5 CONCLUSION4 PHYSICAL COSMOLOGY4.5 Galaxy Clusters

4.6 Cosmological Sheets 

Cosmological sheets, or pancakes, form as overdense regions collapse preferentially along one axis. Originally studied by Zel'dovich [59] in the context of neutrino-dominated cosmologies, sheets are ubiquitous features in nonlinear structure formation simulations of CDM-like models with baryonic fluid, and manifest on a spectrum of length scales and formation epochs. Gas collapses gravitationally into flattened sheet structures, forming two plane parallel shock fronts that propagate in opposite directions, heating the infalling gas. The heated gas between the shocks then cools radiatively and condenses into galactic structures. Sheets are characterized by essentially five distinct components: the preshock inflow, the postshock heated gas, the strongly cooling/recombination front separating the hot gas from the cold, the cooled postshocked gas, and the unshocked adiabatically compressed gas at the center. Several numerical calculations [15, 52, 8] have been performed of these systems which include the baryonic fluid with hydrodynamical shock heating, ionization, recombination, dark matter, thermal conductivity, and radiative cooling (Compton, bremstrahlung, and atomic line cooling), in both one and two spatial dimensions to ascert the significance of each physical process and to compute the fragmentation scale.

In addition, it is well known that gas which cools to image through hydrogen line cooling will likely cool faster than it can recombine. This nonequilibrium cooling increases the number of electrons and ions (compared to the equilibrium case) which, in turn, increases the concentrations of image and image, the intermediaries that produce hydrogen molecules image . If large concentrations of molecules form, excitations of the vibrational/rotational modes of the molecules can efficiently cool the gas to well below image, the minimum temperature expected from atomic hydrogen line cooling. Because the gas cools isobarically, the reduction in temperature results in an even greater reduction in the Jeans mass, and the bound objects which form from the fragmentation of image cooled cosmological sheets may be associated with massive stars or star clusters. Anninos and Norman [7] have carried out 1D and 2D high resolution numerical calculations to investigate the role of hydrogen molecules in the cooling instability and fragmentation of cosmological sheets, considering the collapse of perturbation wavelengths from 1 Mpc to 10 Mpc. They find that for the more energetic (long wavelength) cases, the mass fraction of hydrogen molecules reaches image, which cools the gas to image eV and results in a fragmentation scale of image . This represents reductions of 50 and image in temperature and Jeans mass respectively when compared, as in Figure 6, to the equivalent case in which hydrogen molecules were neglected.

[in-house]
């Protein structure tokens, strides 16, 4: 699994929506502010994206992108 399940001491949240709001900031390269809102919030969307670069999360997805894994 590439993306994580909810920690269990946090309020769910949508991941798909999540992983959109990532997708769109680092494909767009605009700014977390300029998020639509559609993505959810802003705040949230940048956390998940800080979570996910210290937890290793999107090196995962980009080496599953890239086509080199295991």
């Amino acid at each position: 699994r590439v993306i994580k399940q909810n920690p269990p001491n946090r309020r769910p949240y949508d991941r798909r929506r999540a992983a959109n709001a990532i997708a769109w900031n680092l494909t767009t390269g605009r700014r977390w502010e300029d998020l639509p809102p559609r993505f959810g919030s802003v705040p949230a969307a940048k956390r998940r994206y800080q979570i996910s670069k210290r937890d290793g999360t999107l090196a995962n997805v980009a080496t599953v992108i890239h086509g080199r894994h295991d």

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Figure 6: Two different model simulations of cosmological sheets are presented: (a) a six species model including only atomic line cooling, and (b) a nine species model including also hydrogen molecules. The evolution sequences in the images show the baryonic overdensity and gas temperature at three redshifts following the initial collapse at z =5. In each figure, the vertical axis is 32 kpc long (parallel to the plane of collapse) and the horizontal axis extends to 4 Mpc on a logarithmic scale to emphasize the central structures. Differences in the two cases are observed in the cold pancake layer and the cooling flows between the shock front and the cold central layer. When the central layer fragments, the thickness of the cold gas layer in the six (nine) species case grows to 3 (0.3) kpc and the surface density evolves with a dominant transverse mode corresponding to a scale of approximately 8 (1) kpc. Assuming a symmetric distribution of matter along the second transverse direction, the fragment masses are approximately image (image) solar masses.  


5 CONCLUSION4 PHYSICAL COSMOLOGY4.5 Galaxy Clusters

image Computational Cosmology: from the Early Universe to the Large Scale Structure
Peter Anninos
http://www.livingreviews.org/lrr-1998-9
© Max-Planck-Gesellschaft. ISSN 1433-8351
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